Kathy and her dad stopped talking for several days after arguing about his decision to stop taking one of his medications—a turn of events that upset everyone and complicated matters for Calkins and the other hospice team members.

Lorraine Scheier confesses, with tears in her eyes, to feeling upset when her husband would say he wanted to die, which happened more and more often as his final summer progressed. And she admits that she felt hurt and left out by his insistence on meeting his friends for their regular lunches at a local restaurant—a decades-­old tradition that Scheier continued until just a few days before his death.

Paul himself, while betraying little fear of death and expressing confidence that he was “good with God,” was distressed by his on-and-off hallucinations, which appeared as his illness advanced. But above all, he was troubled by the hardships he believed he was imposing on his family as they waited for him to die. He knew that they had time demands of their own—Kathy as a nuclear medicine technologist in Pennsylvania, Lynn driving a school bus in Ohio, Debbie as a nurse in Texas, and Tom running a hot dog stand from his boat in Florida.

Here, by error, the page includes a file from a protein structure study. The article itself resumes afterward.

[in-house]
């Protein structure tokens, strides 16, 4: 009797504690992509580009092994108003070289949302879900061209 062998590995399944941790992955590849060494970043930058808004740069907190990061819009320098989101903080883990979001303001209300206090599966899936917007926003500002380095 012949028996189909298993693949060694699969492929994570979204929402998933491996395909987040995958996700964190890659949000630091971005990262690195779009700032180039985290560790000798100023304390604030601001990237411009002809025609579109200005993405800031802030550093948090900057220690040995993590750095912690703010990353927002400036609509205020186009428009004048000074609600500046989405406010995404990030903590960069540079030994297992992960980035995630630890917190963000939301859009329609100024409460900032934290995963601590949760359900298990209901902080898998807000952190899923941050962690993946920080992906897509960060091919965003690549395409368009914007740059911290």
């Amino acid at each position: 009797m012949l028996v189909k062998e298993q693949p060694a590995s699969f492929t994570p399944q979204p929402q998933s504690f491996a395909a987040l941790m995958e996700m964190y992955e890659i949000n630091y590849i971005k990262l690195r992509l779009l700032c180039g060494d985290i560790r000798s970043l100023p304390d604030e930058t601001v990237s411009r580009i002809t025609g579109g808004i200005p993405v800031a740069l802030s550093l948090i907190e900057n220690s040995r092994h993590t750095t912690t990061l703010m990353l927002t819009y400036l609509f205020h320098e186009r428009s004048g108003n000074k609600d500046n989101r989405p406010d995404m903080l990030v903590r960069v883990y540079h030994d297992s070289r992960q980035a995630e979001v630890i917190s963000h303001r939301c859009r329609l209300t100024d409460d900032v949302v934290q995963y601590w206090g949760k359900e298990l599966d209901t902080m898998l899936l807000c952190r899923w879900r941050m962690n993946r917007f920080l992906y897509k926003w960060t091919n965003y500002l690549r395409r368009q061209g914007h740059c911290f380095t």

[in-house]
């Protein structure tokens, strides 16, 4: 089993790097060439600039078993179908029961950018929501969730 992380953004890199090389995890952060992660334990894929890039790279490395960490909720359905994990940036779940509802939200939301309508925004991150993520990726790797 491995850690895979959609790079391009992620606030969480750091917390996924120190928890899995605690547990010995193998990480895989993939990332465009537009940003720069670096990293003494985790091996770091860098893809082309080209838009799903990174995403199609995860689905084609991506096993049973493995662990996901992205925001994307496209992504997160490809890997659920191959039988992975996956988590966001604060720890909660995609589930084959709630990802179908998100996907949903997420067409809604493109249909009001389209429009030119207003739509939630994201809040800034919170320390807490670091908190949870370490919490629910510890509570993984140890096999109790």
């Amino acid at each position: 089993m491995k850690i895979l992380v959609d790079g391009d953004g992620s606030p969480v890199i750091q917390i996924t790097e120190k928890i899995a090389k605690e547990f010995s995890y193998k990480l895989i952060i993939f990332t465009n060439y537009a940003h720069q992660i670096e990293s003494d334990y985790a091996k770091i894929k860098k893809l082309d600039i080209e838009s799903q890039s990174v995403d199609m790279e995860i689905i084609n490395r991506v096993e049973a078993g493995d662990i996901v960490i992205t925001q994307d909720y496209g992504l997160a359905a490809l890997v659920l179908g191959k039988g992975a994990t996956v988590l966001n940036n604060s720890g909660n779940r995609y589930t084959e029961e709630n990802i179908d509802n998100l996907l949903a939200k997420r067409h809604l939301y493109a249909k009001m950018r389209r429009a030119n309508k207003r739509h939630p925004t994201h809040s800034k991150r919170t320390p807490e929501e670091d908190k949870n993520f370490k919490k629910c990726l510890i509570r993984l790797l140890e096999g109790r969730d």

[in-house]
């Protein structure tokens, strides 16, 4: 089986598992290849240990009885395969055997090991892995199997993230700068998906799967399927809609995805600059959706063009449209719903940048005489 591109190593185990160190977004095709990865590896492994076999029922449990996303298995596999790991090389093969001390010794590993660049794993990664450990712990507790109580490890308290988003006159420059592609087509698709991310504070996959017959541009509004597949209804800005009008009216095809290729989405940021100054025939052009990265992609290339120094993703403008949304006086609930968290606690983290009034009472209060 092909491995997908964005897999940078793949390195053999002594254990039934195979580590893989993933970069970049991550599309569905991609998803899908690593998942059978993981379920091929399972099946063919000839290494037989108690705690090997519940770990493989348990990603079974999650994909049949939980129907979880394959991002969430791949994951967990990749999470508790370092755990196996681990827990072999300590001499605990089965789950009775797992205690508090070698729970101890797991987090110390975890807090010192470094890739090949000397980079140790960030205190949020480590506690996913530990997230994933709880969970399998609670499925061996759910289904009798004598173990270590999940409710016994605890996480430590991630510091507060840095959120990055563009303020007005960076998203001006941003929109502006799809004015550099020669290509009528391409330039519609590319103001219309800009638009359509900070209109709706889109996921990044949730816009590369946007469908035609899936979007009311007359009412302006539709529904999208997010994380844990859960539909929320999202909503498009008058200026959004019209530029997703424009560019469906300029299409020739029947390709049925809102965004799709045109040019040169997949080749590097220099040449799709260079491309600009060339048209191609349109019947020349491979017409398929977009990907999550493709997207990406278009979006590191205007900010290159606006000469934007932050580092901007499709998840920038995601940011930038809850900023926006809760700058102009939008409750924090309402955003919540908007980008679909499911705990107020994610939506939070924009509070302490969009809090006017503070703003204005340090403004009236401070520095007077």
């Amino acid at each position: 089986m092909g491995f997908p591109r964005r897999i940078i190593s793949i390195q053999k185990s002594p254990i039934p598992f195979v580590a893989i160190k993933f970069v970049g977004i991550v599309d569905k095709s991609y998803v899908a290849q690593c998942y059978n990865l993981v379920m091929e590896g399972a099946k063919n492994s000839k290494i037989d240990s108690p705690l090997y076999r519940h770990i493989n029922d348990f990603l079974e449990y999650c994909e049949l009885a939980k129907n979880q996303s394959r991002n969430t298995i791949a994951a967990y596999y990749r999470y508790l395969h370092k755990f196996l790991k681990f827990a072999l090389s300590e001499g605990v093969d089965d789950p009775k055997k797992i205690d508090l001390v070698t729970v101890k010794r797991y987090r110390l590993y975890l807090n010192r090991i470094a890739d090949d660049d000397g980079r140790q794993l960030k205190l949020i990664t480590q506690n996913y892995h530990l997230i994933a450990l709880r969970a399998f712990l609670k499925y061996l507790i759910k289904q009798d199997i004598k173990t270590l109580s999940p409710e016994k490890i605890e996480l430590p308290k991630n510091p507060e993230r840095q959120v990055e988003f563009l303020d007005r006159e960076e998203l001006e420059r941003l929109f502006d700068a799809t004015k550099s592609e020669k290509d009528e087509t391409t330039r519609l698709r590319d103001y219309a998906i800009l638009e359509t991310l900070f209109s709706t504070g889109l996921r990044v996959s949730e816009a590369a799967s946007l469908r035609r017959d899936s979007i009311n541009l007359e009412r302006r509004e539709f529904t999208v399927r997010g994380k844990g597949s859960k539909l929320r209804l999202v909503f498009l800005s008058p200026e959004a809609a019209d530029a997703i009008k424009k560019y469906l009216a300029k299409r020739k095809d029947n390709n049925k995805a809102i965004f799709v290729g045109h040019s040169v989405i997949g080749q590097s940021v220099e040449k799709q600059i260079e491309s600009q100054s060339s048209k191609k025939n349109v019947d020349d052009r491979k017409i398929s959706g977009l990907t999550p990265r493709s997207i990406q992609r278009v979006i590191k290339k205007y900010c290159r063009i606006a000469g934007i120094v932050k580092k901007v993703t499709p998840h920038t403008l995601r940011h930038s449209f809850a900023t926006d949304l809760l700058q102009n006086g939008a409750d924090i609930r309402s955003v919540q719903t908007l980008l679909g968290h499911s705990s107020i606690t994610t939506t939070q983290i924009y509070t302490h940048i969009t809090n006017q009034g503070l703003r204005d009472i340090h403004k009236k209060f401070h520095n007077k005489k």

Robert Kull on the lessons in dying he learned from Paul, his friend of 42 years

Learning the lessons of a good death

Paul worried that his kids put their lives on hold whenever they made the trip to the family home in Orchard Park. “This has been going on for three or four years now,” he told Calkins, his voice breaking. “That’s a lot to put anybody through.”